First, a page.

Defamation - when can we prosecute the offender?


Defamation is a crime and the victim may be held liable in criminal proceedings. Importantly, in the event of defamation, protection covers not only natural persons, but also groups of persons, institutions, legal persons or organizational units without legal personality. The consequences of defamation often affect entrepreneurs who may fall victim to dissatisfied customers, contractors or employees. What are the grounds for qualifying an act as defamation? Does the communication channel through which the defamation has been committed matter? What if the defamatory content is real? Read the article and find out more about the crime defined in art. 212 of the Criminal Code.

Defamation definition

As defined in Art. 212 § 1 of the Penal Code, defamation is committed by those "who slander another person, group of persons, institution, legal person or organizational unit without legal personality for such conduct or properties that may humiliate it in public opinion or expose it to the loss of trust needed for a given position, profession or type of activity ”.

Grounds for Defamation

It is important that for a crime of defamation to occur, it is enough to be exposed to humiliation in the public opinion or to risk the loss of trust needed for a given position, profession or type of activity. Therefore, the defamed person does not have to show that the threat has materialized - there has been humiliation, loss of trust. It is enough that objectively the actions of the perpetrator could have caused such an effect.

In assessing whether the defamation has occurred, the will of the perpetrator will also be relevant. In this case, it is necessary to show that he acted with a direct or possible intention - the perpetrator's goal was to cause an effect in the form of humiliation or loss of trust, or the perpetrator anticipated and agreed to such an effect. In its jurisprudence, the Supreme Court has specified situations that do not constitute defamation - these are critical assessments expressed in official opinions, complaints, pleadings, scientific or artistic criticism (see the judgment of the Supreme Court of 23 May 2002, ref. V KKN 435 / 00, the judgment of the Supreme Court of 18 December 2000, file no. IV KKN 331/00).

In order to determine whether we are dealing with defamation, it is also important that its effect (even if possible) applies to "public opinion". It is not enough, then, that the feelings of a given person are offended or humiliated. The underlying behavior must be visible to others. In a situation where the only recipient of harmful opinions and behavior is the aggrieved party, defamation will not take place. There is no wider group of people against whom the aggrieved party would be defamed. It is possible, however, that the offense of insult may then take place.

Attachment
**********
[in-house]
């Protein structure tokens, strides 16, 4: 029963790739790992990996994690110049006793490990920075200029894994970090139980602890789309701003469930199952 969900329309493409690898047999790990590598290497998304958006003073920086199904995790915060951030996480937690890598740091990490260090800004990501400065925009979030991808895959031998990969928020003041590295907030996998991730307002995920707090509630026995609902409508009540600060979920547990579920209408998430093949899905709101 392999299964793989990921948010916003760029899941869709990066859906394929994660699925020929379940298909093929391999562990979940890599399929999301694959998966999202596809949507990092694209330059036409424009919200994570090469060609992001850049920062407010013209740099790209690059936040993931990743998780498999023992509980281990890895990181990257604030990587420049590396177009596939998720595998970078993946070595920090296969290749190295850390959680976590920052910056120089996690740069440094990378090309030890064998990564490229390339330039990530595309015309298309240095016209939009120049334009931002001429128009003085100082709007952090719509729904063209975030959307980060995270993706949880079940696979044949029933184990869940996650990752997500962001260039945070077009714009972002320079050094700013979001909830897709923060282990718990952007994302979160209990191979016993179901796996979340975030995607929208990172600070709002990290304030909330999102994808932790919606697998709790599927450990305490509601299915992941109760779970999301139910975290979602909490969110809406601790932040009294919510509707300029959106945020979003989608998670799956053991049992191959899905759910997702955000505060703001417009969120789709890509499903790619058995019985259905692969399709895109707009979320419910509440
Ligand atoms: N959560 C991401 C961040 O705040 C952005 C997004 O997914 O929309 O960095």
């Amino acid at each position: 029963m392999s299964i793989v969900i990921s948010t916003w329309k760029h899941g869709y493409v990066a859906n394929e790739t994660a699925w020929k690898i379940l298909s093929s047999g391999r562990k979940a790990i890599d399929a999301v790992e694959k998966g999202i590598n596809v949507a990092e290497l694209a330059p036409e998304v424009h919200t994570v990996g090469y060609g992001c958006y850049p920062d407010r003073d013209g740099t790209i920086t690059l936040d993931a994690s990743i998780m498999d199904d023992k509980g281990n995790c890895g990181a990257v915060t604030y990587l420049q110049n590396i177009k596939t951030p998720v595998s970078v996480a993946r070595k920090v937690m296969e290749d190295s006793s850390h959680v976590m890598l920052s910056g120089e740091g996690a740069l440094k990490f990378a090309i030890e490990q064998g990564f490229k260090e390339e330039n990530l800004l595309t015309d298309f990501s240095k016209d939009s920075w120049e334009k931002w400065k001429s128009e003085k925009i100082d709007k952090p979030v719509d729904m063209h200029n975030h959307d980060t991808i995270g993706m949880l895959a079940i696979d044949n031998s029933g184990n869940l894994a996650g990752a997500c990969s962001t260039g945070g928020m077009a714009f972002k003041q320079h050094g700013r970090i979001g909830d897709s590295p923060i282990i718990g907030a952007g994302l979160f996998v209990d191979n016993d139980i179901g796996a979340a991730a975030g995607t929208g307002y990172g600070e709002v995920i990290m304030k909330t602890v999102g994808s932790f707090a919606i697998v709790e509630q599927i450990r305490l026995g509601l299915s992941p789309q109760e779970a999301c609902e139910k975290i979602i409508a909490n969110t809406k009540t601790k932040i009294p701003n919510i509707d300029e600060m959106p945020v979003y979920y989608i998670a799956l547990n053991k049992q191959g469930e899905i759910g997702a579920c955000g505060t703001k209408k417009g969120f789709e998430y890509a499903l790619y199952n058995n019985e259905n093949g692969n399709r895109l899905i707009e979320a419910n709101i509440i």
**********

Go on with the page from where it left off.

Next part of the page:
Example 1.

Entrepreneurs Jan S. and Mikołaj K. were litigating in court in connection with incorrect performance of the construction works contract by Mikołaj K.. During the trial, Jan S. filed a pleading in which, among other things, he called Mikołaj K. a bungler and a loser. Mikołaj K. felt humiliated and considered that such accusations exposed him to the risk of losing the public trust needed to carry out his activities. Mikołaj K. brought a private indictment, accusing Jan S. of committing the offense of defamation under Art. 212 § 1 of the Criminal Code. The case was examined by the court and Jan S. acquitted of the charges against him. In the opinion of the court, there was no offense of defamation due to the failure to fulfill its prerequisites:

  • the action of Jan S. was not deliberate;

  • there was no larger group of people who believed Mikołaj K. could be humiliated and lose his trust.

In ruling on the lack of intent on the part of Jan S., the court referred to the decision of the Supreme Court, which indicated that the allegation raised in the course of the trial is not a defamation, provided that the perpetrator's actions are aimed at defending his own interest in the case and the allegation is presented in the proper case. form and not only to demean the person to whom it was placed. (Supreme Court judgment 4 of September 15, 1970, VKRN 31/70). The charges brought by Jan S. were intended to justify his negative attitude to Mikołaj K.'s competences, and not to humiliate him. The condition of humiliation in the public opinion was also not met. The pleading was not addressed to a wide, undefined circle of people, it was non-public.